During the past few days, Om Amer lost her house in the city of al-Tabqah. It was almost completely destroyed by rocket fire in the neighborhood where she lived with her family, so she fled with her injured husband and six of her children to the Raqqa countryside.
Journey of Search for Shelter:
The 50-year-old woman and her family carried only the clothes they could with them after the killing of some of their neighbors following the raids. Describing the city to Enab Baladi, she says it “is empty after people left their houses and belongings because of fears of bombing,” And adds “We left empty-handed and have nothing except for God’s mercy”.
The Syrian Democratic Forces (QSD) tightened its siege on the city of al-Tabqah, which is under the control of the “Islamic State” organization, after entering on Thursday (April 6th) the strategic village of Al-Safsafah, east of the city.
Today, the family is looking for a tent to shelter them, while eyewitnesses estimated the price of one tent, in their speech to Enab Baladi, at around 300,000 Syrian pounds. They added that the cause is the “shortage of resources in the region, which raised the price of one loaf of bread to 60 pounds.”
“The residents live in deadly conditions between the choice of survival and departure,” said activist Sulaiman al-Saad. He described the situation in al-Tabqah as “sorrowful” following the displacement of most of the city’s residents, under the intensity of the “International Alliance’s bombing “, with the increasing intensification of conflicts.
The “Islamic State” Prepares for the Battles:
The city of al-Tabqah is about 55 km away from the city of Raqqa, and it included thousands of displaced people in the area in addition to its original inhabitants, whose number is more than 70 thousand people, according to statistics of the city’s residents.
Some of the people who newly left the city confirm to Enab Baladi that the “Islamic State” has begun to build barricades in the streets of the city in order to repel the expected attack from QSD. He points out also that “a small number of elements remained in al-Tabqah after most of them went to Deir ez-Zor countryside with their families.”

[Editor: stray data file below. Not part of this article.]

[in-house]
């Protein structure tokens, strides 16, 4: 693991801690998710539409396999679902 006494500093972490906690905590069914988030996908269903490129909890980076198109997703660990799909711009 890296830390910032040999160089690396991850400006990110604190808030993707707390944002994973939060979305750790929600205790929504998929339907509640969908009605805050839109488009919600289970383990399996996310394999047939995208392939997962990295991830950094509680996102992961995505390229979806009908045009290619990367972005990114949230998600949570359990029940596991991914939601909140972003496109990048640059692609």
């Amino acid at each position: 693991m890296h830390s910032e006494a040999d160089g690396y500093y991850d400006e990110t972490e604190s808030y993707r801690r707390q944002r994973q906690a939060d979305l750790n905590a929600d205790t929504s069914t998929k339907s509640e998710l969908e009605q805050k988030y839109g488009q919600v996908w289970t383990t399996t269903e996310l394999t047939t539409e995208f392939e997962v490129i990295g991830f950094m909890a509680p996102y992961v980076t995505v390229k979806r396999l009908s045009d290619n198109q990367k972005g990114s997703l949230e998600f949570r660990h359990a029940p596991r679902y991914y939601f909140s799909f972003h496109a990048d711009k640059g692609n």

Where to Go?
“We are people displaced of countryside looking for a shelter,” says the 37-year-old Ahmed, who migrated with his family from al-Tabqah to Raqqa countryside. He added “as if the spring did not pass from here, as if this land had never known joy.”
The young man recalls his trips with his friends in the countryside, fearing the future of his children. He said “We do not know what will happen to us here. We have lived without water or electricity for more than a week,” estimating the price of a barrel of water at 400 Syrian pounds.
Residents complain about the displacement camps that are spread in Raqqa countryside. They point out that they “need a lot of supplies and tents, in the absence of medical and relief materials,” warning of the spread of diseases, since the camps house tens of children and their families.
Ahmed wonders “Where should we go in the midst of poor economic conditions and lack of prospects?” He pointed out that what forces many to stay “is the conviction that the possibility of death is the easiest option today.”
Despite the assurances of the engineers of the dam that its situation will improve, the fear from its collapse is still a concern of many residents of the region. They who believe that the goal of the “alliance” was not to destroy it, “but to limit its ability to generate electricity for a long time,” after the destruction of the command and control room on the fourth floor, what stopped all electrical control equipment of the dam turbines and gates below.
Residents fear that the damage will reach the Baath Dam, which is located after the Euphrates dam towards the city of Raqqa, along with the low flow of water from the source, which would stop its generation of electricity and increase the tragedy of people in the region.